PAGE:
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DB Floatman

DB (Dolberg) Floatman

  Hook: #10-16 Mustad Dry Fly Hook

  Body: Black and Light-Tan Sheet Foam

   Legs: Black Rubber Hackle

  Underbody: Silver Tinsel

  Head: Black Sheet Foam

  Shellback Details: Permanent Felt Marker (black)


Step 1: Cut a thin strip of light-tan sheet foam, and tie it in. This will be pulled forward later on, and used as the shellback of the fly.



Step 2: Cut a thin strip of black sheet foam and tie it in. This will be pulled forward later on, and used as the body of the fly.




Step 3: Tie in and wrap the underbody, using silver tinsel. I like to use head cement on the tinsel after it is wrapped in, to give the fly additional durability and shine.



Step 4: Pull both the black sheet foam and the light-tan sheet foam towards the front of the hook and tie them in about 3/4 of the way up the shank. Start using loose wraps of thread, then slowly tighten your wraps in order to prevent thread breakage.


Step 5: Trim the excess light-tan foam off, leaving a very small tag of it on top of the black foam. Then trim the black sheet foam into a nice, rounded head.



Step 6: Tie in a strip of your black rubber hackle behind the head. Tie in the legs by using a figure-eight motion, making sure that the legs on both sides are trimmed to the same length and are tied in at the same angle.


Step 7: Whip finish the fly and use a permanent felt marker to add detail to the shellback of the boatman. Finish the fly off by adding a good amount of head cement to both the back, and the underbody of the fly. This will increase the life of your DB Floatman.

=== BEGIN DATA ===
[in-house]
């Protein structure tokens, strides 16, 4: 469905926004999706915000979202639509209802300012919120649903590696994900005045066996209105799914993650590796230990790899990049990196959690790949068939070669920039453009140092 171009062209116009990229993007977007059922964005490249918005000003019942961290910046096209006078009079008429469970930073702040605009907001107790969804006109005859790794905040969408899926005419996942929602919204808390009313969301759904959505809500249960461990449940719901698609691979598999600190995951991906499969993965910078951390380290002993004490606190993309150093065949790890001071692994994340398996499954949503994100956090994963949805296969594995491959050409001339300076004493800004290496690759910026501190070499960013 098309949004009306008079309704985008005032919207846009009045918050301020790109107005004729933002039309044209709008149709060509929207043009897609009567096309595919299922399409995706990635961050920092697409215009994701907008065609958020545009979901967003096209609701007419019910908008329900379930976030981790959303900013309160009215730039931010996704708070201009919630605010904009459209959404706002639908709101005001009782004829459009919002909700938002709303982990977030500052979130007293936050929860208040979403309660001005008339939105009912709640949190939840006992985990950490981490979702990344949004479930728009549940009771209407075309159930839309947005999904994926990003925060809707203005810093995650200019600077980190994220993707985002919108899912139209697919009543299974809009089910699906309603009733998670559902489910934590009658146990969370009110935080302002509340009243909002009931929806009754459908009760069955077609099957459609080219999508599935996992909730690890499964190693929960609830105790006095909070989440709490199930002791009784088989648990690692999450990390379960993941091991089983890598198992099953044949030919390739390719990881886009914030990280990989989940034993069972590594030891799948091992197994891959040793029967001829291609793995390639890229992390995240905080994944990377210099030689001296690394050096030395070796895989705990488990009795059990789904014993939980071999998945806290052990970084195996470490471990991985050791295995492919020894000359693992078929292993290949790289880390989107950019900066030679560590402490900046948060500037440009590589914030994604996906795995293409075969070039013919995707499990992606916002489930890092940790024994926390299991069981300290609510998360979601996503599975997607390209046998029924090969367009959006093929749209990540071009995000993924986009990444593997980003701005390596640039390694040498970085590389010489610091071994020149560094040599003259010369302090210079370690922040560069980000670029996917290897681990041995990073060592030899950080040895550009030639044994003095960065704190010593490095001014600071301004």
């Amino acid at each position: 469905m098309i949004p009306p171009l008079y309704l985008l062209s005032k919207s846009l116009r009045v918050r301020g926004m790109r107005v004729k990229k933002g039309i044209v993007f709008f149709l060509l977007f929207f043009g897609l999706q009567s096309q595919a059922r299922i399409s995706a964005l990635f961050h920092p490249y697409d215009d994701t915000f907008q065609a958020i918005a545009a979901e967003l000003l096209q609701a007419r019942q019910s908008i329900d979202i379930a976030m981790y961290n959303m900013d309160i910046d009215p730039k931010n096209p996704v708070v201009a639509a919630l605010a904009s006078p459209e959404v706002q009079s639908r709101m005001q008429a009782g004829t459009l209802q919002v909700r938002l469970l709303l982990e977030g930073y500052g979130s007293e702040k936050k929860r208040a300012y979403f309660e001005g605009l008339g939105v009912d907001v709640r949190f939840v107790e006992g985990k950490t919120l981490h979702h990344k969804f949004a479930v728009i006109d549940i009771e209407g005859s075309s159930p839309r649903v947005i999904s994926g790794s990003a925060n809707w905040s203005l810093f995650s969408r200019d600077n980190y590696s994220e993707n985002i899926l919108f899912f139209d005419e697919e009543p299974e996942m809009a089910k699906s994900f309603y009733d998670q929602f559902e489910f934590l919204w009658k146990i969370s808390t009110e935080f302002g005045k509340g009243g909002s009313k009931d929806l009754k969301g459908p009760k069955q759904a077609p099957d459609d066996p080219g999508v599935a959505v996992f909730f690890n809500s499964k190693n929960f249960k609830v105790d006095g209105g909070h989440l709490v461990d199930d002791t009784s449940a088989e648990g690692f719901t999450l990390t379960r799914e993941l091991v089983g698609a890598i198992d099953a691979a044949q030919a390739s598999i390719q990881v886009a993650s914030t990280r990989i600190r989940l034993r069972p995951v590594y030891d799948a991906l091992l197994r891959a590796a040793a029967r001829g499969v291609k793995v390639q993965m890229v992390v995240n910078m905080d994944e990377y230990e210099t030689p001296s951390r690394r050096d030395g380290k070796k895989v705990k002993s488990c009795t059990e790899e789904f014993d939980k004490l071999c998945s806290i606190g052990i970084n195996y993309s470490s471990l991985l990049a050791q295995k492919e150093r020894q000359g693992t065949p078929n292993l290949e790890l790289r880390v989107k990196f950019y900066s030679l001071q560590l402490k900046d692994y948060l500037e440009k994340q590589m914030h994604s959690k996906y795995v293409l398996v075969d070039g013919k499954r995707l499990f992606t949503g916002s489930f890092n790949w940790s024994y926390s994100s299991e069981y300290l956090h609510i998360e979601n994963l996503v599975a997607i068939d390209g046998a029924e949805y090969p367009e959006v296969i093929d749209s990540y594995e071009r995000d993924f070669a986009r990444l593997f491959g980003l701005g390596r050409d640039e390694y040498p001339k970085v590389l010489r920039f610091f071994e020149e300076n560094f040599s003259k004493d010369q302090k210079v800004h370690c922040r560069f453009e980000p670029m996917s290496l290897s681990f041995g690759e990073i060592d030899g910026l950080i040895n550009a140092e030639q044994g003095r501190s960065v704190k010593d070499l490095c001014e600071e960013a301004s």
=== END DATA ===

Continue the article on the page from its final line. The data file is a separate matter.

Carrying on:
Final Step: Tie up a lot of these flies, especially if heading out in the fall time or if you're going fishing with some buddies, because chances are they'll want to get in on the action with one of these flies too. Try different coloration on different lakes, although I've found that most of my bigger fish have come on the light-tan/black combo. Since this fly floats, it is most productive when fished on an intermediate sinking line with a couple feet of tippet. Watch for a rise, cast this fly out, give the sinking line time to sink, and work it back in a diving/darting motion. Most of the big fish will smash this fly on your initial strip, as it dives downwards from the surface, just like the naturals do during a boatman fall. My biggest lake rainbows have come on this fly, and I hope yours do as well! Tight lines!

Fly Tied By: Andy Tchir

Pattern By: Andy Tchir